The scale of the plant at Loy Yang was driven by the State Government chasing the electricity hungry aluminium industry, with discounted electricity rates leading Alcoa to sign a contract in 1979 for the construction of a 480,000 tonne/year smelter at Portland on the state’s south-west coast. Finally opened in 1986 after many disputes and a downsizing in capacity, the 300,000 tonne/year capacity smelter requires 700 MW of power after transmission losses are taken into account – around half of the output from the ancient Hazelwood power station.
The first power at Loy Yang ‘A’ was generated in 1984, with the last of the units being brought online by 1988. By this time the electricity industry in Victoria had changed, and work on the next stage at Loy Yang ‘B’ stalled for a number of years, as a new focus on energy conservation reduced overall electricity demand, and questions were asked in government as to the cost efficiency of the SECV and brown coal power generation in general. It took until 1993 for this situation to be finally resolved, when 1000 MW of the Loy Yang ‘B’ plant was cancelled, and the two unfinished units being sold for $2.3 billion to a private owner, who completed them in 1996. One year later in 1997 Loy Yang ‘A’ was also sold to private enterprise, with the 10 year old power station fetching $4.75 billion.
Fifteen years since Loy Yang ‘B’ opened, Victoria has not gained any new baseload generating capacity, despite an extra 4.5 million residents moving to Victoria, and air conditioners popping up in every household. With privatisation power generation is now the domain of risk adverse investors, who are not excited by the huge upfront costs and low return on investment associated with a new power station. Of the investments in generating capacity that have made, ~500 MW gas powered peaking plants dominate, followed by wind farms chasing government mandated renewable energy targets, and rooftop solar panels heavily subsidised by feed-in tariffs and government grants.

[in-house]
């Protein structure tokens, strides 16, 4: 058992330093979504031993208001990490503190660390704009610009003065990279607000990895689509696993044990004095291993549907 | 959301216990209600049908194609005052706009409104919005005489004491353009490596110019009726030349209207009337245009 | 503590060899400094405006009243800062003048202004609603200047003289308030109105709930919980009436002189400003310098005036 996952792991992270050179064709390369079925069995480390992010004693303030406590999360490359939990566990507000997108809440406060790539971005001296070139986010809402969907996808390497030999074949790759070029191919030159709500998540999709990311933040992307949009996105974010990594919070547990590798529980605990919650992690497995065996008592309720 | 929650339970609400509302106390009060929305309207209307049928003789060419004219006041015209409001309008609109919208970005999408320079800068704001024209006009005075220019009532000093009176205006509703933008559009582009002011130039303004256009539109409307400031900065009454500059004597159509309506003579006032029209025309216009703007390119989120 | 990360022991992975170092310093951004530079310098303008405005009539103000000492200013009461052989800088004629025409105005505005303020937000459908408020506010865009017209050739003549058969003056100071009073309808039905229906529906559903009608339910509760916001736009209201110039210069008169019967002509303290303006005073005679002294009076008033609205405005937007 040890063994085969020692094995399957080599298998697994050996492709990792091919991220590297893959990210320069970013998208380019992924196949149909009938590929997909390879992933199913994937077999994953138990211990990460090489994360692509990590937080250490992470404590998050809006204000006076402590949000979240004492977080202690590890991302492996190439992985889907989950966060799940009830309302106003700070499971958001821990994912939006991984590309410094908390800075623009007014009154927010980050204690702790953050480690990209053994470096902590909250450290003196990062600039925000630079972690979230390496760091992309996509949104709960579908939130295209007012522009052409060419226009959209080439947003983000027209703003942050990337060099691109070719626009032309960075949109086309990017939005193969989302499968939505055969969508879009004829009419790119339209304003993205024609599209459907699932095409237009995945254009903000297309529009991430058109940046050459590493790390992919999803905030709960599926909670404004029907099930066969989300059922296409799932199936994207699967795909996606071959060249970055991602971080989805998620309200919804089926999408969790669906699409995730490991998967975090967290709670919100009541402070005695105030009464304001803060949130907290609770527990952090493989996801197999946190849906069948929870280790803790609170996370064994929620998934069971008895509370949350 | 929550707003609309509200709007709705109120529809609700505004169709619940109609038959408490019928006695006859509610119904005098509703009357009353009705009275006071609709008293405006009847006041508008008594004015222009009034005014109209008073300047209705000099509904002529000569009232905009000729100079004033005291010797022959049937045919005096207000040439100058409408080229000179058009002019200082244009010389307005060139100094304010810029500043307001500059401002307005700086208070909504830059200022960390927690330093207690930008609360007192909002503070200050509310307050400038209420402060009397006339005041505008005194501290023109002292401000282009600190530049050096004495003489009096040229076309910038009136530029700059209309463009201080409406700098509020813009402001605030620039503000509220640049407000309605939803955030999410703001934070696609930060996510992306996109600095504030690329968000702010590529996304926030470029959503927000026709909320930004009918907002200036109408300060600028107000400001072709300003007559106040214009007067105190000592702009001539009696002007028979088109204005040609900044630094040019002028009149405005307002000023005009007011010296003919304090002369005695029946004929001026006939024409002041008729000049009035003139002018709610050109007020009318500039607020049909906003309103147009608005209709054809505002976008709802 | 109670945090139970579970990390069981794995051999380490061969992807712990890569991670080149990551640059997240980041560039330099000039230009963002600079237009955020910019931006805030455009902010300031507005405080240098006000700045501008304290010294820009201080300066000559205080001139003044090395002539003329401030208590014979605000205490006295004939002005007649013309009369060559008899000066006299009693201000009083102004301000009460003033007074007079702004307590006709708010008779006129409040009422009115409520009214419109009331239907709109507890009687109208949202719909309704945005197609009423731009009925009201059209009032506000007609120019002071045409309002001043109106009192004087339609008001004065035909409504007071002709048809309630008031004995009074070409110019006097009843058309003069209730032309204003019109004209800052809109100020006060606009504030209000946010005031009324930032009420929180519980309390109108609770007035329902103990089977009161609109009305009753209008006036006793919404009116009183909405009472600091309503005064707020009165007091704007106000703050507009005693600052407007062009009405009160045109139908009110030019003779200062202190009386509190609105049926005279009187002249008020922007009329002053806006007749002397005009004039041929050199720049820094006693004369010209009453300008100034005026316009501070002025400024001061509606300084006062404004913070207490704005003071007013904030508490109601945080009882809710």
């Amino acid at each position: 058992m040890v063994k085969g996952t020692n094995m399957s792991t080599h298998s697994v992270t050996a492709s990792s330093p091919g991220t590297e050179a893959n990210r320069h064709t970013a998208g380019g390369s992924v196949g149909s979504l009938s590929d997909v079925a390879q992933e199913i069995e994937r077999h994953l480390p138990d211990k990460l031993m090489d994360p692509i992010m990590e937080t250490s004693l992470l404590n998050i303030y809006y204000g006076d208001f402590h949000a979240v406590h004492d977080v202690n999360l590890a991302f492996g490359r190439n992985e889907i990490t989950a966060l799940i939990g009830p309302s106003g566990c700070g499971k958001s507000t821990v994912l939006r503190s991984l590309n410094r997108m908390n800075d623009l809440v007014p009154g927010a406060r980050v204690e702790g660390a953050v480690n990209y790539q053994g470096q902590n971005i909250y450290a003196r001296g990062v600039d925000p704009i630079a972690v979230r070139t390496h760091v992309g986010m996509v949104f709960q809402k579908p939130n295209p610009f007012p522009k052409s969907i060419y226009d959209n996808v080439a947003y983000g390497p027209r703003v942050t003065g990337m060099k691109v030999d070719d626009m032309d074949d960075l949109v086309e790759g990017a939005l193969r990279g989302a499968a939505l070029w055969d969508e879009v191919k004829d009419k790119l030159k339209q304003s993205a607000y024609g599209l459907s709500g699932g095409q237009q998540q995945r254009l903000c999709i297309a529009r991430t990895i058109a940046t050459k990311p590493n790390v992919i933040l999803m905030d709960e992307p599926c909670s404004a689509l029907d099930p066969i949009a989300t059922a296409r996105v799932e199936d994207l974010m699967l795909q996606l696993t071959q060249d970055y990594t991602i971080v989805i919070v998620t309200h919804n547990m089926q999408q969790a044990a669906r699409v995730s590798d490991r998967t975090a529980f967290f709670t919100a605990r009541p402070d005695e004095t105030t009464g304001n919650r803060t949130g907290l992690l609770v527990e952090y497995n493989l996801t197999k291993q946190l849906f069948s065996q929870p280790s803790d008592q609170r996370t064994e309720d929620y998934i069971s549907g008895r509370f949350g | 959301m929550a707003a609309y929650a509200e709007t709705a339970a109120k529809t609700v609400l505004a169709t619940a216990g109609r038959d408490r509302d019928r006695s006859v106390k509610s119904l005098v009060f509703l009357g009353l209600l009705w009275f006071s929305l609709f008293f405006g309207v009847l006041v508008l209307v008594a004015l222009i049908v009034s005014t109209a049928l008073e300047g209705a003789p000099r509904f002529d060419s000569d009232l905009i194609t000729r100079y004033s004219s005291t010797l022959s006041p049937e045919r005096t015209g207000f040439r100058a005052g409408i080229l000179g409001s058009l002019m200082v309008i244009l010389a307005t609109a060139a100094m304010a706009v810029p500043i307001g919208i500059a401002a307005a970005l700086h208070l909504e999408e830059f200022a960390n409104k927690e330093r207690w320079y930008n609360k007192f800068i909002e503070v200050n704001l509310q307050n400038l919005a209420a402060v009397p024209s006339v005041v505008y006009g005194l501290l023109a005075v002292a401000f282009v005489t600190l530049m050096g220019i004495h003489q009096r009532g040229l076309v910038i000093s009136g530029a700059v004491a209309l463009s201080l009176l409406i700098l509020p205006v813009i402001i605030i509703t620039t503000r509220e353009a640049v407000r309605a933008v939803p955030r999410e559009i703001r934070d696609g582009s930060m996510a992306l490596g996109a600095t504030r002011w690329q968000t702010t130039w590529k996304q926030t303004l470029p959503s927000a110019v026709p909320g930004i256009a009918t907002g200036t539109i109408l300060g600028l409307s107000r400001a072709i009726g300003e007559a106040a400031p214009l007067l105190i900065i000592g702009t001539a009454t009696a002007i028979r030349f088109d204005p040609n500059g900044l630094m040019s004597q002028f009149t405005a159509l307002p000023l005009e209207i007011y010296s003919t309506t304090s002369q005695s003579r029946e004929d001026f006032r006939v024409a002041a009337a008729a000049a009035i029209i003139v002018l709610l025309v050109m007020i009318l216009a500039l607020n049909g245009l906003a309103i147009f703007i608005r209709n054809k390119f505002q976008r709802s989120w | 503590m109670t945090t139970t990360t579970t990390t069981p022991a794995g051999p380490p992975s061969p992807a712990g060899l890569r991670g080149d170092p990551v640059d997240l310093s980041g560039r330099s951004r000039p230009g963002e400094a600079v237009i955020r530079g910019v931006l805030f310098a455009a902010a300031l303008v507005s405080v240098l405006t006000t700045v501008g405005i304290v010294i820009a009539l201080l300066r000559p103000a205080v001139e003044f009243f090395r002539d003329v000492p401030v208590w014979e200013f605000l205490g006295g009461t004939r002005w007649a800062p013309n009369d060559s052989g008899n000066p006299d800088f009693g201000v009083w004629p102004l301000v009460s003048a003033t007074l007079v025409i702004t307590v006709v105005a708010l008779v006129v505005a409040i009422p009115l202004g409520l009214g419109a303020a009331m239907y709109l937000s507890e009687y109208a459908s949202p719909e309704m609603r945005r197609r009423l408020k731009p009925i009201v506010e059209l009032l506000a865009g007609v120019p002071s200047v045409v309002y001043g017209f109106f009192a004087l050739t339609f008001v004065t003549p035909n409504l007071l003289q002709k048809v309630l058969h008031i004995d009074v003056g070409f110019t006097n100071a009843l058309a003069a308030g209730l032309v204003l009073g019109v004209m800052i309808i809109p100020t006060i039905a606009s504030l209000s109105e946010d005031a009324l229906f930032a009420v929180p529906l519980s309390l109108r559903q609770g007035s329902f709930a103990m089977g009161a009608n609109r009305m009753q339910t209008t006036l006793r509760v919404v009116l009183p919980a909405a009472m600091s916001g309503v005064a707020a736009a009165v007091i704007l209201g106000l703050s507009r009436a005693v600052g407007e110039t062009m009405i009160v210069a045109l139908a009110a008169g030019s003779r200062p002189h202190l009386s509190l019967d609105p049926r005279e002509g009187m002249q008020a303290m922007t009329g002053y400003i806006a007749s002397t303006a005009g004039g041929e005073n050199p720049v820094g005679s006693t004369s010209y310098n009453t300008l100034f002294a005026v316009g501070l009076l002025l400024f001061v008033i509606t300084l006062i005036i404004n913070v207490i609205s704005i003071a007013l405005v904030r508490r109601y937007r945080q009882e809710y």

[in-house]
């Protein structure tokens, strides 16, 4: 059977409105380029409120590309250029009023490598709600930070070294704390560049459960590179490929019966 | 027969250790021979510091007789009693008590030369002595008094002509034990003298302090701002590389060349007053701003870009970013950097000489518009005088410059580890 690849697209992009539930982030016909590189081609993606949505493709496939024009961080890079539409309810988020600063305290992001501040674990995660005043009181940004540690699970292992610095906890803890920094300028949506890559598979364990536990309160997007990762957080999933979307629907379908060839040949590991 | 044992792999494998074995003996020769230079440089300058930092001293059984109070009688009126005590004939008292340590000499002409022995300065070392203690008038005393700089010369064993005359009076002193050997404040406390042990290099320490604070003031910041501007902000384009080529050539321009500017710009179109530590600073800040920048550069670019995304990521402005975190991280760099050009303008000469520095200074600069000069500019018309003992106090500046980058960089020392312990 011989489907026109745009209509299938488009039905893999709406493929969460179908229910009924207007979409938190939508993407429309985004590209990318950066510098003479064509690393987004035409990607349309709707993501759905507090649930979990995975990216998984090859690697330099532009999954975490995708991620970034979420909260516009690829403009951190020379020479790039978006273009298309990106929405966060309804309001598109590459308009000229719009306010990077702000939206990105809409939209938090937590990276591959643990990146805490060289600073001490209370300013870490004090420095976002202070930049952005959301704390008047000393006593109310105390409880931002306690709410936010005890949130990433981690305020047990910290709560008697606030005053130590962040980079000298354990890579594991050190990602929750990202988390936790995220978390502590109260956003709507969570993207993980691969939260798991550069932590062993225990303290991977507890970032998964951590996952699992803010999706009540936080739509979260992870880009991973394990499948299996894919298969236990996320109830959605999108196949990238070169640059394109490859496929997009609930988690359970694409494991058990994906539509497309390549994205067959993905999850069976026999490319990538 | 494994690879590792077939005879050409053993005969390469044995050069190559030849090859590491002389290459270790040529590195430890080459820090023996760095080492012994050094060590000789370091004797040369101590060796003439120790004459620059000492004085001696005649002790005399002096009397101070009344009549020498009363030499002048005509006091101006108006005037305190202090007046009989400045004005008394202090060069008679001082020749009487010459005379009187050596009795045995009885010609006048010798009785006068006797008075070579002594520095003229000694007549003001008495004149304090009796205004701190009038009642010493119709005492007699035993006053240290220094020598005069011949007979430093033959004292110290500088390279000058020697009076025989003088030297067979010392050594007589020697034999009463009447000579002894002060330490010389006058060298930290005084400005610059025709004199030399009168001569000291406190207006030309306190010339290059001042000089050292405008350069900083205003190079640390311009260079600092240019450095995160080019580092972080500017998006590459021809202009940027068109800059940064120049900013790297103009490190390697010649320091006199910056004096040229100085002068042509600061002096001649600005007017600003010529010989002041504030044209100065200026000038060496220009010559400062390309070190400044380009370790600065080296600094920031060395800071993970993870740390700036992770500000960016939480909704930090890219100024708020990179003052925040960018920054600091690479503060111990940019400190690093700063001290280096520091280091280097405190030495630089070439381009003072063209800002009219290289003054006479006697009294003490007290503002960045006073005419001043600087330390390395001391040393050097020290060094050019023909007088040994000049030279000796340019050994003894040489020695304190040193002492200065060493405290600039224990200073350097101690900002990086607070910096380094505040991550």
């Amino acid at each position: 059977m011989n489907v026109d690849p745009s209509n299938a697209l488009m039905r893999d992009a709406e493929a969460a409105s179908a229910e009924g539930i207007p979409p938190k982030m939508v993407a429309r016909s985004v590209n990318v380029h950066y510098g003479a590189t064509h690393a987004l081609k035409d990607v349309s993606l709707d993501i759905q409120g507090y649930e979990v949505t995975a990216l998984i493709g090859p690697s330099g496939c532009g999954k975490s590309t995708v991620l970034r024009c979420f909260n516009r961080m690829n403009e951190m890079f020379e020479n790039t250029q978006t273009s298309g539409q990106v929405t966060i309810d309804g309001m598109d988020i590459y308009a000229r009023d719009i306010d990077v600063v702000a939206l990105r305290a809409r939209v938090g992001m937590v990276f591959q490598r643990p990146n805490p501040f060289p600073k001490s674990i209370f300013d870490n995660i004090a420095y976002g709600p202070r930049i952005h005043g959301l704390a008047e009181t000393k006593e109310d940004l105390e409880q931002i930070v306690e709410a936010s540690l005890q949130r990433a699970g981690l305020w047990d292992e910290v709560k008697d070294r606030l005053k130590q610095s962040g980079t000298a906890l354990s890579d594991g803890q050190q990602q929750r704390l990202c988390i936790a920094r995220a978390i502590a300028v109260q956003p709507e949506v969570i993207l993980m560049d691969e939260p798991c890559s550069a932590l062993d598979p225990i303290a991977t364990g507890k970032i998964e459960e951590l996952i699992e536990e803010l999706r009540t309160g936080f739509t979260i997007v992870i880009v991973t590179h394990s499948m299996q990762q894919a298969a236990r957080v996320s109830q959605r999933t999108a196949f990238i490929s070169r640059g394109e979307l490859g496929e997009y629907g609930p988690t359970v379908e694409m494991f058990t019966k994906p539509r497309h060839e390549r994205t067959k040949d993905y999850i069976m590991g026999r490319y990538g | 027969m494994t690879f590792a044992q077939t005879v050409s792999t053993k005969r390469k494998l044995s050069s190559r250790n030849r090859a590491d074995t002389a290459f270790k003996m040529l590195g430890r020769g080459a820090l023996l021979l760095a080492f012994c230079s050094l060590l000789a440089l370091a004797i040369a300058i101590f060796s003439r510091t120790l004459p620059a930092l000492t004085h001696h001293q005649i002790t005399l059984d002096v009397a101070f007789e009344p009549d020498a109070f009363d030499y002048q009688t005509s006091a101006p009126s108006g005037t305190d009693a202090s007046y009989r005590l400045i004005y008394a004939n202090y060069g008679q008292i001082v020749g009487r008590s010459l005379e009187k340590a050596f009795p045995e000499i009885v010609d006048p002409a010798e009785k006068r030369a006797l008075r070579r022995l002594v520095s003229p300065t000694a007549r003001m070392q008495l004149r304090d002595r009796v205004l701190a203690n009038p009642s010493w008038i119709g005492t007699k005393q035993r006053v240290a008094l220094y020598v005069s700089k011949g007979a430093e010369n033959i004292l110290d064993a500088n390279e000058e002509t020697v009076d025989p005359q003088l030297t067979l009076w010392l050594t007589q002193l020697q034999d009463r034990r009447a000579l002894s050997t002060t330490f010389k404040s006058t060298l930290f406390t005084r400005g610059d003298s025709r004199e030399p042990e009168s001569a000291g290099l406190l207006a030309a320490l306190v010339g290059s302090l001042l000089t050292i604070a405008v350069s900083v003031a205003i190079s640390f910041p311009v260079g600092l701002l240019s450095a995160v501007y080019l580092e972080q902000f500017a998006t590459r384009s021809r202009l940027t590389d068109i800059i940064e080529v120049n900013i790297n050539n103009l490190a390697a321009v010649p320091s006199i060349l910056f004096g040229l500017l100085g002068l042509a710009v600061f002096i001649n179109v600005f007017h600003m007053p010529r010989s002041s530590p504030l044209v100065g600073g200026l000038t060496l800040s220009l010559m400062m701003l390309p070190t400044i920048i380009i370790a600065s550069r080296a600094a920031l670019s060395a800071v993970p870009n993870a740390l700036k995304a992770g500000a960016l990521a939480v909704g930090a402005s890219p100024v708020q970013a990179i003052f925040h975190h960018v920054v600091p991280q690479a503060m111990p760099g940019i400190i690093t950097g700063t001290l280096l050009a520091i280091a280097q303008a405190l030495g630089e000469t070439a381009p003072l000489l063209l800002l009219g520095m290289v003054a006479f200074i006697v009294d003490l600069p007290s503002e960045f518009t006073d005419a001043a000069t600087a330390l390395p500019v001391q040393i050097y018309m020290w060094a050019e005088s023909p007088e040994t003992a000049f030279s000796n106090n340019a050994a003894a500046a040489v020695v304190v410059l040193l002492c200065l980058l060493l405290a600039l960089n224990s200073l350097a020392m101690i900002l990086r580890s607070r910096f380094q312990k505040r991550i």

So how much generating capacity is needed to replace a baseload coal power station?
For the non-coal options detailed above:
- Mortlake Power Station is a $640 million, 550 MW capacity gas powered “peaking” plant, that only operates in times of high electricity demand.
- Waubra Wind Farm is the largest source of renewable energy in Victoria, with 128 wind turbines providing a total capacity of 192 MW for $450 million.
As you can see by the graph, Victoria has a long way to go if we want to eliminate the use of brown coal completely. Getting rid of Hazelwood will require $1.5 billion of new gas powered generators to be built, and replacing Yallourn and Loy Yang will as well take another $6 billion of plant. The wind equivalent will require a minimum $15 billion capital investment, and this is ignoring the difference between ‘sticker’ capacity and actual output of wind turbines.
With a few hundred years of brown coal left under the Latrobe Valley (cite), who knows what the future will hold: at least the carbon tax will give us a little bit more certainty for long term investors. If only the SECV still existed, one does wonder what an organisation with a long term outlook would have done in this situation…
- Gill, Herman (1949). “Three Decades: The story of the State Electricity Commission of Victoria from its inception to December 1948” – corporate history of the SECV
- Edwards, Cecil (1969). “Brown Power: A jubilee history of the SECV” – a sequel to the above book, but still misses the later years
- Malcolm Abbott (March 2006). “The performance of an electricity utility: the case of the State Electricity Commission of Victoria, 1925–93” – journal article covering the SECV from formation to breakup (behind a paywall)